'It is a very lonely job': Mark Zuckerberg and other top CEOs reveal what their jobs are really like in 'Freakonomics' podcast series

Justin Sullivan/Getty Images
  • “Freakonomics Radio” is launching a six-part series called “The Secret Life of CEOs,” featuring interviews with nine prominent executives.
  • Mark Zuckerberg, Richard Branson, and others discuss what their jobs actually involve, whether their pay is fair, and what it feels like to be at the top.
  • Female interviewees discuss the lingering challenges facing women who hope to rise the corporate ladder.

A podcast series focused on illuminating the “hidden side of everything” is setting its sights on the corner office.

“Freakonomics Radio” has revealed to Business Insider that it will be launching a new six-part series called “The Secret Life of CEOs” on Thursday, January 18. The series features interviews with nine prominent executives, including Facebook CEO Mark Zuckerberg, Virgin Group CEO Richard Branson, and Microsoft CEO Satya Nadella.

Episodes will touch on a variety of topics related to life at the top of the corporate ladder: what propels some people to the rank of CEO (and not others), whether CEOs get paid too much, and what the day-to-day job of being CEO actually entails.

“Most of us hear about CEOs only when something very bad or very good happens,” Stephen Dubner, the host of “Freakonomics Radio,” said in a statement. “We wanted to know what’s going on the other 99.9% of the time.”

Stephen dubner headshotAudrey Bernstein‘Freakonomics Radio’ host Stephen Dubner.

In tandem with the CEO interviews, the new show incorporates insight from academics who study the habits of successful people. The experts shed light on the persistent challenge of gender inequality at the top and what it’s like to transition out of the role of CEO, among other topics.

Many of the interviews become refreshingly candid at times, as the CEOs discuss sensitive points throughout their careers.

“I got so broke then I had to borrow $US4,000 from my dad,” Bridgewater CEO Ray Dalio said, recounting the aftermath of the stock market crash in 1982. “And then letting go people who were like extended family – and it was literally down to me. That was a very painful experience but it was one of the best experiences that happened in my life because it changed my perspective from thinking, ‘I’m right,’ to asking myself, ‘How do I knowI’m right?'”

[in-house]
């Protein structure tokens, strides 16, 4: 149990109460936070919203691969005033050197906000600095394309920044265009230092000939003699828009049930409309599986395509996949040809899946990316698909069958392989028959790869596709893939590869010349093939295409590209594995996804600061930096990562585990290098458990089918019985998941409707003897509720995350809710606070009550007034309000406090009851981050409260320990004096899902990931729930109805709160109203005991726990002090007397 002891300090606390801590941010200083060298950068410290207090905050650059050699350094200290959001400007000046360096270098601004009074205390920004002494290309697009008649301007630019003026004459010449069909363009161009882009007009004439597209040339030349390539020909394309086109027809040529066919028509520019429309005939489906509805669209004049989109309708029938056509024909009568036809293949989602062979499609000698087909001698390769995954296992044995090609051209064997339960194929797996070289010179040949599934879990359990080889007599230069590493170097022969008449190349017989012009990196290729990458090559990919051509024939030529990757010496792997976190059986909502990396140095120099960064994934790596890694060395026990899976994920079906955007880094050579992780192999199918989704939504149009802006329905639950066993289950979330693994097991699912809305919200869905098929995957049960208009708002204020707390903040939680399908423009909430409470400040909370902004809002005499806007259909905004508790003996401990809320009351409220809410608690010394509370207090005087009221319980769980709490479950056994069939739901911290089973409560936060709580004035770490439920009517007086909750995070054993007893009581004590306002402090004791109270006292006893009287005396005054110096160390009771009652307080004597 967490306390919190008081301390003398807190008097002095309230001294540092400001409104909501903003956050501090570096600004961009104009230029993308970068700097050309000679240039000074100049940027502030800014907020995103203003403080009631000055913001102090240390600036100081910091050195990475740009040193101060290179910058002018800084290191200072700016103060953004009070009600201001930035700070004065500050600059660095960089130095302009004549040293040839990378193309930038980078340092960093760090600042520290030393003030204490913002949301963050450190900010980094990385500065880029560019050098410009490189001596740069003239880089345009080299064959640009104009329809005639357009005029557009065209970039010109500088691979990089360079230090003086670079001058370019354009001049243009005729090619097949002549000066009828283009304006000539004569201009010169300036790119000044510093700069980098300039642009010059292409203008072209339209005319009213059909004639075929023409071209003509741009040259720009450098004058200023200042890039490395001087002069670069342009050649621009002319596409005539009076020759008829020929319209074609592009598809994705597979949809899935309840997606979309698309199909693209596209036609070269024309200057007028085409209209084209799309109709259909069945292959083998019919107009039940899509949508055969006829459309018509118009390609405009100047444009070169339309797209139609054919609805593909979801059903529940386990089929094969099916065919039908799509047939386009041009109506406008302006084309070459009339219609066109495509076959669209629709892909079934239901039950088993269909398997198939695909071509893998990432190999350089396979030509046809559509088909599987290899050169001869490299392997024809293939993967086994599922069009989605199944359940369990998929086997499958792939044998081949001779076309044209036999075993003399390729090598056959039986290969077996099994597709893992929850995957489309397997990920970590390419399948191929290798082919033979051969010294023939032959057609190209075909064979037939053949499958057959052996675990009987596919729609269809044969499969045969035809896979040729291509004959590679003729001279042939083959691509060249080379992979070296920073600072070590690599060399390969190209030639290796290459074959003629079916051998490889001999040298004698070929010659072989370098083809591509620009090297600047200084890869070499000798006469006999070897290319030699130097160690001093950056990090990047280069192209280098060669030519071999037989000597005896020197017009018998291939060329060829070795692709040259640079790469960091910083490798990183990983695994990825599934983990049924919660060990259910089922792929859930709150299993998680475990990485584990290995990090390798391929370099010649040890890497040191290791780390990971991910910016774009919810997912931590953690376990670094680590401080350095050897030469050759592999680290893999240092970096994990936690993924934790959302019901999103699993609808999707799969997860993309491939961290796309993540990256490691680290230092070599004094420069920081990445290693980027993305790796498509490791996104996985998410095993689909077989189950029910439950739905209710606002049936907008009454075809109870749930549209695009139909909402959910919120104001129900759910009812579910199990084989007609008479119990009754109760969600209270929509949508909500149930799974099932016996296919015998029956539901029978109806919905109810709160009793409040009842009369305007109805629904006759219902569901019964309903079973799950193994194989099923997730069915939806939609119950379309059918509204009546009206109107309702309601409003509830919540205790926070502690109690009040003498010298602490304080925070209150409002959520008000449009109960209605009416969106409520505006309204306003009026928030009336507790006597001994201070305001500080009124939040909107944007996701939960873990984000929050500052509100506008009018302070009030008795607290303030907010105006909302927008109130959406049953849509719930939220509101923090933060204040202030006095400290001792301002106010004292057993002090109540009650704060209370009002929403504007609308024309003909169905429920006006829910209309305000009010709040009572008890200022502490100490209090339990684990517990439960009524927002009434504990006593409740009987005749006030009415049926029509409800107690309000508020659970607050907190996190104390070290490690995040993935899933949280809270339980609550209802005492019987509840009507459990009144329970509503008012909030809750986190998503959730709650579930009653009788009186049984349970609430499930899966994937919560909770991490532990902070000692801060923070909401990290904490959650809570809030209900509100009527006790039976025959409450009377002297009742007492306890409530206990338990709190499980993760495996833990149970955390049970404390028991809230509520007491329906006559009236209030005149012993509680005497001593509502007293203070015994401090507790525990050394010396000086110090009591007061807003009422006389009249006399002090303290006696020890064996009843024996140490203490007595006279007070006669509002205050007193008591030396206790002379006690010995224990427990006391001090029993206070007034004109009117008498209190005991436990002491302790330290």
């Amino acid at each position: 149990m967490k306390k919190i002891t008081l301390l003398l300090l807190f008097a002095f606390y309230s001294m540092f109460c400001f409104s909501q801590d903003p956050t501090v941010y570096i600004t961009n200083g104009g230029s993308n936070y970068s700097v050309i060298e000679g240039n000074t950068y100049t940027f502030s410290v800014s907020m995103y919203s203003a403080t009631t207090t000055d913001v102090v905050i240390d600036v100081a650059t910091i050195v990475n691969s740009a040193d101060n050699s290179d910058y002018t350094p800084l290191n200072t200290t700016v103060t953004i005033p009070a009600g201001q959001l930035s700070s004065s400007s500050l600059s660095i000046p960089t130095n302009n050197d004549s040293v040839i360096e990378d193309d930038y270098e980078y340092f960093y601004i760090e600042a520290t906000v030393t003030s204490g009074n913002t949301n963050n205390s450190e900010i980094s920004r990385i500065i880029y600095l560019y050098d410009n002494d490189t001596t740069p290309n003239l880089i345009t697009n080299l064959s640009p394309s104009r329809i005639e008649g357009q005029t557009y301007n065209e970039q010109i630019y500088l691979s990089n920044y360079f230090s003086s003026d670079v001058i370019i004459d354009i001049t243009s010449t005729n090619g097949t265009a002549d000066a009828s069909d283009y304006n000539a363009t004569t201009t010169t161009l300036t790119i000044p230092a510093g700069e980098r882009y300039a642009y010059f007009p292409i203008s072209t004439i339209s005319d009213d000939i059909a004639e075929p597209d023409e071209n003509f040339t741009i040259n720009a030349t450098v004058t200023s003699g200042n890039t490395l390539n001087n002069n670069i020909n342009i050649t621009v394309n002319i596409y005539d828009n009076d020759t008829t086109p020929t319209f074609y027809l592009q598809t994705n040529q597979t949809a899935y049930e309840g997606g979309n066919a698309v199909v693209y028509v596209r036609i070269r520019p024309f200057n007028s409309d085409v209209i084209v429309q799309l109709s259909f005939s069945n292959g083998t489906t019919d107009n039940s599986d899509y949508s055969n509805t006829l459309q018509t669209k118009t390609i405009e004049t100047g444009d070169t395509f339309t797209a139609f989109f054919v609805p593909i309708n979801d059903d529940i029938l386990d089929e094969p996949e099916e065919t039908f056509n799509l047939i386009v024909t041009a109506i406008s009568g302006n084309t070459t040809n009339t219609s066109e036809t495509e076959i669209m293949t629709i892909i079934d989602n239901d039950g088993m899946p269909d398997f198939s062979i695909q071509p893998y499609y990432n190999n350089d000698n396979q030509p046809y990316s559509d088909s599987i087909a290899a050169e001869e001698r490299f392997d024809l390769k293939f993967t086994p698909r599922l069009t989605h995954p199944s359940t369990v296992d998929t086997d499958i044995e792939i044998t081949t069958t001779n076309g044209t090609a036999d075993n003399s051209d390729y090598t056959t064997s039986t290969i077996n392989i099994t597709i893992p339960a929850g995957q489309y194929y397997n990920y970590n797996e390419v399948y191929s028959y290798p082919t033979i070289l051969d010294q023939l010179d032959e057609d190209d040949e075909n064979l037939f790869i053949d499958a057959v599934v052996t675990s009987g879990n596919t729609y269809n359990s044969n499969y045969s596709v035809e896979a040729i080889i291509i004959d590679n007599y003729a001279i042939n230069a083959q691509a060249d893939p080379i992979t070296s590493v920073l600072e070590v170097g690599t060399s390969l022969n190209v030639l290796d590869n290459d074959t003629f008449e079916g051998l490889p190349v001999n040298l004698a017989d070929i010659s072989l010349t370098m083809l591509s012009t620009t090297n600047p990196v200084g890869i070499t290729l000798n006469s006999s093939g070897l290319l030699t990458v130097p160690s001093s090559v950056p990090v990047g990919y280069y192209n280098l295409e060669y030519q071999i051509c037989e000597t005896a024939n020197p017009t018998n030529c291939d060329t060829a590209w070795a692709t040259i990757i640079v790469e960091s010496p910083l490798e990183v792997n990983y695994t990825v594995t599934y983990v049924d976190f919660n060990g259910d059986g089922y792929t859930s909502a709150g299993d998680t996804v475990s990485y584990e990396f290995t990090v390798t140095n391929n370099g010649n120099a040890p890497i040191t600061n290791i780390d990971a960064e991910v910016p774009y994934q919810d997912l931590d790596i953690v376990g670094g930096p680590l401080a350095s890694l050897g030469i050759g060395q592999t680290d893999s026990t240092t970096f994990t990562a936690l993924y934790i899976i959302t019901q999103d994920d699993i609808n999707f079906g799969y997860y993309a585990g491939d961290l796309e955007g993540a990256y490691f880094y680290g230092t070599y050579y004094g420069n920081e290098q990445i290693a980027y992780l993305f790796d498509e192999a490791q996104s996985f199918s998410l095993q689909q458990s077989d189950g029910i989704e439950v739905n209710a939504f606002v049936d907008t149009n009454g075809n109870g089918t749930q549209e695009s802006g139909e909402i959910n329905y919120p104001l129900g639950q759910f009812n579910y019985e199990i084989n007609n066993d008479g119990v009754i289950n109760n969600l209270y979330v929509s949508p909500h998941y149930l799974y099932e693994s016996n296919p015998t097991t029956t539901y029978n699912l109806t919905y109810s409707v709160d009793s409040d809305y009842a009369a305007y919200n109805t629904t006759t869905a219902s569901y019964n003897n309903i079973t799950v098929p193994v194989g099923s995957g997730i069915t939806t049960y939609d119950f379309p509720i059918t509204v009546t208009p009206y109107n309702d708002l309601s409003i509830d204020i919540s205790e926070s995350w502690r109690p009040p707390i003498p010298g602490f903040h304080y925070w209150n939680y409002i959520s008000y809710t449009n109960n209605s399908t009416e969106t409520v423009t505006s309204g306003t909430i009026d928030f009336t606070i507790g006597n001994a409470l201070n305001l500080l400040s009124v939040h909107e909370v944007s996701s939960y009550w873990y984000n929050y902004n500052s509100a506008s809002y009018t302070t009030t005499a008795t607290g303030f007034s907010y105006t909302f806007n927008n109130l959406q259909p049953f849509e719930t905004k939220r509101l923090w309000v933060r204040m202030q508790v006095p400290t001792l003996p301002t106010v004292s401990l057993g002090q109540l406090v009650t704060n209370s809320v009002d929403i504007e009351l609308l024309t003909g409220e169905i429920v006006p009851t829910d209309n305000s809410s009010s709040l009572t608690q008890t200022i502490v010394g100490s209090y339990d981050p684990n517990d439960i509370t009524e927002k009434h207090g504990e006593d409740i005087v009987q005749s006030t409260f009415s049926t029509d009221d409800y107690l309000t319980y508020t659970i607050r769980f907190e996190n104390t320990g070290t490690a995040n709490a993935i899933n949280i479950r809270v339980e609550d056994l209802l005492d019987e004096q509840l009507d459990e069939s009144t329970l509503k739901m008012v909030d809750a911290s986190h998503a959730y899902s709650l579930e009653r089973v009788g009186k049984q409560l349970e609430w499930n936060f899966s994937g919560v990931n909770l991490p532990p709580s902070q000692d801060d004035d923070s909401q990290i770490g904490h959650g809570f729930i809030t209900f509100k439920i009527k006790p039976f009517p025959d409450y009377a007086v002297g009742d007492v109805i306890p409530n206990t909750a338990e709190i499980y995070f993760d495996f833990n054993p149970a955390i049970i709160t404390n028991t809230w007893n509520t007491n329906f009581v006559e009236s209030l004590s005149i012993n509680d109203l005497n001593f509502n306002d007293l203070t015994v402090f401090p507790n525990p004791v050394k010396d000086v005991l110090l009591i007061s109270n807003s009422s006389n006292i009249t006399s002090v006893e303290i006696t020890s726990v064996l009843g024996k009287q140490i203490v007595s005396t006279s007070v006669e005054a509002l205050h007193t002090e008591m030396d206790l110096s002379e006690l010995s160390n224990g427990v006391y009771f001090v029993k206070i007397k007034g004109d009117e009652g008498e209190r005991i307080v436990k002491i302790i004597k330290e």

Interviews with female CEOs such as Indra Nooyi of PepsiCo, and Carol Bartz, formerly of Yahoo!, center on the “#MeToo” movement and the lack of representation in the executive community.

“This kind of idea of pattern-matching can become very toxic,” Ellen Pao, the former interim CEO of Reddit said, referring to the trend of firms historically hiring white men from Harvard or Stanford for their leadership roles. “They invested in those folks, and then those folks ended up becoming successful – kind of a self-fulfilling prophecy.”

Other interviewees reflect on the lesser-discussed downsides to being in the ultimate position of power.

“People don’t talk about this a lot, but it is a very lonely job,” Bartz said. Especially from the position of a female executive, she added, life as a CEO can be disheartening. “Have you noticed that there’s less females in the Fortune 500 now than there were? I mean, we have made no progress! We have made absolutely no progress.”

“Freakonomics Radio” launched in 2009 as an extension of the mega-hit book, “Freakonomics,” which Dubner co-wrote with University of Chicago economist Steven Levitt. A sequel, “Superfreakonomics,” soon followed to similar acclaim.

Listen to the first episode here:

NOW WATCH: Tech Insider videos

Want to read a more in-depth view on the trends influencing Australian business and the global economy? BI / Research is designed to help executives and industry leaders understand the major challenges and opportunities for industry, technology, strategy and the economy in the future. Sign up for free at research.businessinsider.com.au.